Advertisement

Behaviors of Wall and Ground due to T-shaped Excavation

  • Xiaodong ZhaoEmail author
  • Guoqing Zhou
  • Laijun Qiao
  • Yangguang Chen
Geotechnical Engineering
  • 12 Downloads

Abstract

Extensive monitoring was performed on a T-shaped site with a length of 280 m, a width of 16 m, and a maximal depth of 20.4 m. The braced excavation was performed under retaining comprised of cast-in-situ bored piles and jet grouting piles. The field databased wall performance and its influences to ground were assessed by detailed comparisons with that in other excavations. It is showed that the wall deflections, ground movements and bracing forces all exhibited a typical camelback-shaped characteristic along the length direction, and a maximum 100% reduction of which was observed due to the jet grouting. The rebar near sections with varied excavation depths was in a tension state both on the excavation and the retained sides due to the two-dimensional unbalanced force, and the corresponding bracing force was small. The maximum wall deflection δhm decreased as the partitioning excavation moved horizontally, and it was less than 0.04% of the final horizontal excavation length Le. The normalized Fσmax approximately approached to be identical with the normalized Fbmax, while most of the occurring depths for Fσmax were greater than that for Fbmax.

Keywords

T-shaped excavation large length-width ratio varied excavation depth jet grouting wall and ground behaviors 

Preview

Unable to display preview. Download preview PDF.

Unable to display preview. Download preview PDF.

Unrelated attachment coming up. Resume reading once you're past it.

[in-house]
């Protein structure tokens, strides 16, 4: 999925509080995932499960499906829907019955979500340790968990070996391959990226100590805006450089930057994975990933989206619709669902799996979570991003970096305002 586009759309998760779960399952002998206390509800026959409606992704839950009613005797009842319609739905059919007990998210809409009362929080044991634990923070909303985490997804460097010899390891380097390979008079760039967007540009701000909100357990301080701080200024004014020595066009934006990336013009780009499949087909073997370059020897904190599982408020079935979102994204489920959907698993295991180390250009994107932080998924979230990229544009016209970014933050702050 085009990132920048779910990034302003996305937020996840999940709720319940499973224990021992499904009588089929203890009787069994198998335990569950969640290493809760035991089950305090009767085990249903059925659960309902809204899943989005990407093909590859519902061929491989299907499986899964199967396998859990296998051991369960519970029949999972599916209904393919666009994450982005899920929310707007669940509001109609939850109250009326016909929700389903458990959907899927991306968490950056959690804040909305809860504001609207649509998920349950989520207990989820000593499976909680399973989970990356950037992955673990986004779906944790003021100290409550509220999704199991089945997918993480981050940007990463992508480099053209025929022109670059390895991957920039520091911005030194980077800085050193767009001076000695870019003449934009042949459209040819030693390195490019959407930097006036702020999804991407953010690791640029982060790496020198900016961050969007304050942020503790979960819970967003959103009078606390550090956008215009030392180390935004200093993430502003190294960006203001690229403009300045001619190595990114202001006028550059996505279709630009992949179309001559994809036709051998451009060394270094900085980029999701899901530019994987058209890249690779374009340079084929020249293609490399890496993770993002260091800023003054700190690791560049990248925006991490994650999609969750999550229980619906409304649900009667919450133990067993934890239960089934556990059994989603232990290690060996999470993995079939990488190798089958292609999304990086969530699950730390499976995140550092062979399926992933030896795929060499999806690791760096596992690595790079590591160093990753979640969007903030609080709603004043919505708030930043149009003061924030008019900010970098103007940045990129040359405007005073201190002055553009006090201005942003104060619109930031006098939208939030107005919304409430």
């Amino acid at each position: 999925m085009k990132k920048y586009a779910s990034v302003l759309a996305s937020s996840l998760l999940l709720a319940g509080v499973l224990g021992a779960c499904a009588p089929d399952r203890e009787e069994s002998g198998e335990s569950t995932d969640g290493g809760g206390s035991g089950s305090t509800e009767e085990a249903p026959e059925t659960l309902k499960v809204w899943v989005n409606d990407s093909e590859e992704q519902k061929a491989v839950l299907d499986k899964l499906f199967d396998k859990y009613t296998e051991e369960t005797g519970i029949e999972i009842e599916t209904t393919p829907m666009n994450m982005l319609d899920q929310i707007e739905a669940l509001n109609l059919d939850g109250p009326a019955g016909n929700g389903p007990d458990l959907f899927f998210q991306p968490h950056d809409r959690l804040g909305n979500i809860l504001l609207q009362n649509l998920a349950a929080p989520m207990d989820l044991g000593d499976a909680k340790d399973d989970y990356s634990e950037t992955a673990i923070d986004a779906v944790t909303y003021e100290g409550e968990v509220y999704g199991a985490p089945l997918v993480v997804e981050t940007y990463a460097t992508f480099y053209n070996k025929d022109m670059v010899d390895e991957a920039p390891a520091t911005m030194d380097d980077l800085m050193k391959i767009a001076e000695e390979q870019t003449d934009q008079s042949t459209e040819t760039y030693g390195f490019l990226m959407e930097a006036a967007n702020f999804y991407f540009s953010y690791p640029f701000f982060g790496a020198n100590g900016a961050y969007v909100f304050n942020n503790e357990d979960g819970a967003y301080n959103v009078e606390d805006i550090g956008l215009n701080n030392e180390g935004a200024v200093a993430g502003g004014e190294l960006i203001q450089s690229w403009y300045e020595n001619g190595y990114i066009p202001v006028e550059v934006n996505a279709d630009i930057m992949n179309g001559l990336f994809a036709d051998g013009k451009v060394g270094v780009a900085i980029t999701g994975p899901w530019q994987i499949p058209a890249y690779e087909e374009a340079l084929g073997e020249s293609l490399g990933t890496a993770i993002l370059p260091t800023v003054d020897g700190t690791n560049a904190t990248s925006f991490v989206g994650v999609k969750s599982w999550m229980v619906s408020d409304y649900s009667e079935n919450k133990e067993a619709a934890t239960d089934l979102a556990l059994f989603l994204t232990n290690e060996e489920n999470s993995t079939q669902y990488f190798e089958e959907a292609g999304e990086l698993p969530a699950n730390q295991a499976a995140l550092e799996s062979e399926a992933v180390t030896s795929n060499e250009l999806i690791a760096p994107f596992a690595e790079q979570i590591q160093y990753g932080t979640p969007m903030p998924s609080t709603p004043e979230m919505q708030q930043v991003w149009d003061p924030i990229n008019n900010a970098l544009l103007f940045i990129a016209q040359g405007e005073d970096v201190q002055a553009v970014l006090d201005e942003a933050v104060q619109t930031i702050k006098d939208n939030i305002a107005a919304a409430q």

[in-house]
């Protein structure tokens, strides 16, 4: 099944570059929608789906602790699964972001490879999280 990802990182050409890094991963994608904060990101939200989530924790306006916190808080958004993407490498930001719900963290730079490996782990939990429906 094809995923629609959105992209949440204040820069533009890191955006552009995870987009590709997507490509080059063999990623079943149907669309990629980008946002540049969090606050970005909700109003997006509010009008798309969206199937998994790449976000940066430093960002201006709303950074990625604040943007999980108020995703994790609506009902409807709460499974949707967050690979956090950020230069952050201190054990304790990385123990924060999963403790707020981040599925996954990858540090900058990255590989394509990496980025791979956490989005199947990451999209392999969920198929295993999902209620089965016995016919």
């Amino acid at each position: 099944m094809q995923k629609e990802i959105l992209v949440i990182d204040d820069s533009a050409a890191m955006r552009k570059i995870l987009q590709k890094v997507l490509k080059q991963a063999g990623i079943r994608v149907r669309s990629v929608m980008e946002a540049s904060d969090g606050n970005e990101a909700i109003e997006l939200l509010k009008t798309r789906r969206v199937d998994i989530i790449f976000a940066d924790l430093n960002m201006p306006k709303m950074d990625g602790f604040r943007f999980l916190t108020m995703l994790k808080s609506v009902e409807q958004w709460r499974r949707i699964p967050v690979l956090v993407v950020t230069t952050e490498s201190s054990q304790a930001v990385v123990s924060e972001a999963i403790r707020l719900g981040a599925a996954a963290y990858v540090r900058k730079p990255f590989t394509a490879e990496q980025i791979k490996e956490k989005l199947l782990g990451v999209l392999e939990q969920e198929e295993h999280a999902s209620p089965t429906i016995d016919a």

References

  1. Borges, J. L. and Guerra, G. T. (2014). “Cylindrical excavations in clayey soils retained by jet grout walls: Numerical analysis and parametric study considering the influence of consolidation.” Computers and Geotechnics, vol. 55, no. 1, pp. 42–56, DOI: 10.1016/j.compgeo.2013.07.008.CrossRefGoogle Scholar
  2. Fearnhead, N., Standing, J. R., Maniscalco, K., and Wan, M. S. (2014). “Deep excavations: Monitoring mechanisms of ground displacement.” Geotechnical Engineering, Vol. 67, No. GE2, pp. 117–129, DOI: 10.1680/geng.13.00047.Google Scholar
  3. Goh, A. T. C. (2017). “Deterministic and reliability assessment of basal heave stability for braced excavations with jet grout base slab.” Engineering Geology, vol. 218, pp. 63–69, DOI: 10.1016/j.enggeo. 2016.12.017.CrossRefGoogle Scholar
  4. Hashash, Y. M. A., Osouli, A., and Marulanda, C. (2008). “Central artery/tunnel project excavation induced ground deformations.” Journal of Geotechnical and Geoenvironmental Engineering, vol. 134, no. 9, pp. 1399–1406, DOI: 10.1061/(ASCE)1090-0241(2008) 134:9(1399).CrossRefGoogle Scholar
  5. Hsieh, H. S., Wang, C. C., and Ou, C. Y. (2003). “Use of jet grouting to limit diaphragm wall displacement of a deep excavation.” Journal of Geotechnical and Geoenvironmental Engineering, vol. 129, no. 2, pp. 146–157, DOI: 10.1061/(ASCE)1090-0241(2003)129:2(146).CrossRefGoogle Scholar
  6. Hsiung, B. C. B., Yang, K. H., Aila, W., and Ge, L. (2018). “Evaluation of the wall deflections of a deep excavation in Central Jakarta using three-dimensional modeling.” Tunneling and Underground Space Technology, vol. 72, pp. 84–96. DOI: 10.1016/j.tust.2017.11.013.CrossRefGoogle Scholar
  7. Li, S., Zhang, D. L., Fang, Q., and Li, Z. J. (2012). “Research on characteristics of retaining wall deformation due to deep excavation in Beijing.” Chinese Journal of Rock Mechanics and Engineering, vol. 31, no. 11, pp. 2344–2353 (In Chinese), DOI: 10.3969/j.issn.1000-6915.2012.11.024.Google Scholar
  8. Liao, S. M., Wei, S. F., Tan, Y., and Liu, J. X. (2015). “Field performance of large-scale deep excavations in Suzhou.” Chinese Journal of Geotechnical Engineering, vol. 37, no. 3, pp. 459–469 (In Chinese) DOI: 10.11779/CJGE201503009.Google Scholar